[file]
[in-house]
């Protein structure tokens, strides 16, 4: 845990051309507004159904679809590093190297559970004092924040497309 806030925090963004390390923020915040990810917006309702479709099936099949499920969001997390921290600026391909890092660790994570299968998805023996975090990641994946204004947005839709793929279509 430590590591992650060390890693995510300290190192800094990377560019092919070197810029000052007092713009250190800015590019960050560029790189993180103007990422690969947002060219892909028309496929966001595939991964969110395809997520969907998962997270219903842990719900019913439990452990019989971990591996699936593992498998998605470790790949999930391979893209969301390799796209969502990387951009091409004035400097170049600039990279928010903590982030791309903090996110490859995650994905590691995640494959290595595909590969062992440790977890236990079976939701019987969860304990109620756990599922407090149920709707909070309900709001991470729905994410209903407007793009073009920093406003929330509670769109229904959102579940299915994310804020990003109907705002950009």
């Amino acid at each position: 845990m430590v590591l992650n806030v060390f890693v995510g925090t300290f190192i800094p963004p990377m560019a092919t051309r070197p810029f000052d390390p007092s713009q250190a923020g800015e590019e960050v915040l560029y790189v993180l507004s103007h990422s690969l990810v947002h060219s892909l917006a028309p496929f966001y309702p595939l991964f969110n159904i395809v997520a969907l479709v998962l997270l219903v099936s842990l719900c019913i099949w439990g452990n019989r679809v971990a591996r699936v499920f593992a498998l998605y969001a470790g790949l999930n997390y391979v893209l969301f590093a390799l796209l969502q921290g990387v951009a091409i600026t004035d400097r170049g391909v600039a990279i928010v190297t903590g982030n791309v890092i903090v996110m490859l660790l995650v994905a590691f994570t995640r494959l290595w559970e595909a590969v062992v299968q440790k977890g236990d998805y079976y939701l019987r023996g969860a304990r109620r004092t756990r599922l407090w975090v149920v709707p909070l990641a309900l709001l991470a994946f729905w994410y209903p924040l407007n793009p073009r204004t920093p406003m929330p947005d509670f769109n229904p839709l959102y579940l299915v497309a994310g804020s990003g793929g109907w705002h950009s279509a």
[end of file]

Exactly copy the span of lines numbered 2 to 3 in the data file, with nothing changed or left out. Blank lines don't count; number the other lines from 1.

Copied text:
């Protein structure tokens, strides 16, 4: 845990051309507004159904679809590093190297559970004092924040497309 806030925090963004390390923020915040990810917006309702479709099936099949499920969001997390921290600026391909890092660790994570299968998805023996975090990641994946204004947005839709793929279509 430590590591992650060390890693995510300290190192800094990377560019092919070197810029000052007092713009250190800015590019960050560029790189993180103007990422690969947002060219892909028309496929966001595939991964969110395809997520969907998962997270219903842990719900019913439990452990019989971990591996699936593992498998998605470790790949999930391979893209969301390799796209969502990387951009091409004035400097170049600039990279928010903590982030791309903090996110490859995650994905590691995640494959290595595909590969062992440790977890236990079976939701019987969860304990109620756990599922407090149920709707909070309900709001991470729905994410209903407007793009073009920093406003929330509670769109229904959102579940299915994310804020990003109907705002950009």
């Amino acid at each position: 845990m430590v590591l992650n806030v060390f890693v995510g925090t300290f190192i800094p963004p990377m560019a092919t051309r070197p810029f000052d390390p007092s713009q250190a923020g800015e590019e960050v915040l560029y790189v993180l507004s103007h990422s690969l990810v947002h060219s892909l917006a028309p496929f966001y309702p595939l991964f969110n159904i395809v997520a969907l479709v998962l997270l219903v099936s842990l719900c019913i099949w439990g452990n019989r679809v971990a591996r699936v499920f593992a498998l998605y969001a470790g790949l999930n997390y391979v893209l969301f590093a390799l796209l969502q921290g990387v951009a091409i600026t004035d400097r170049g391909v600039a990279i928010v190297t903590g982030n791309v890092i903090v996110m490859l660790l995650v994905a590691f994570t995640r494959l290595w559970e595909a590969v062992v299968q440790k977890g236990d998805y079976y939701l019987r023996g969860a304990r109620r004092t756990r599922l407090w975090v149920v709707p909070l990641a309900l709001l991470a994946f729905w994410y209903p924040l407007n793009p073009r204004t920093p406003m929330p947005d509670f769109n229904p839709l959102y579940l299915v497309a994310g804020s990003g793929g109907w705002h950009s279509a």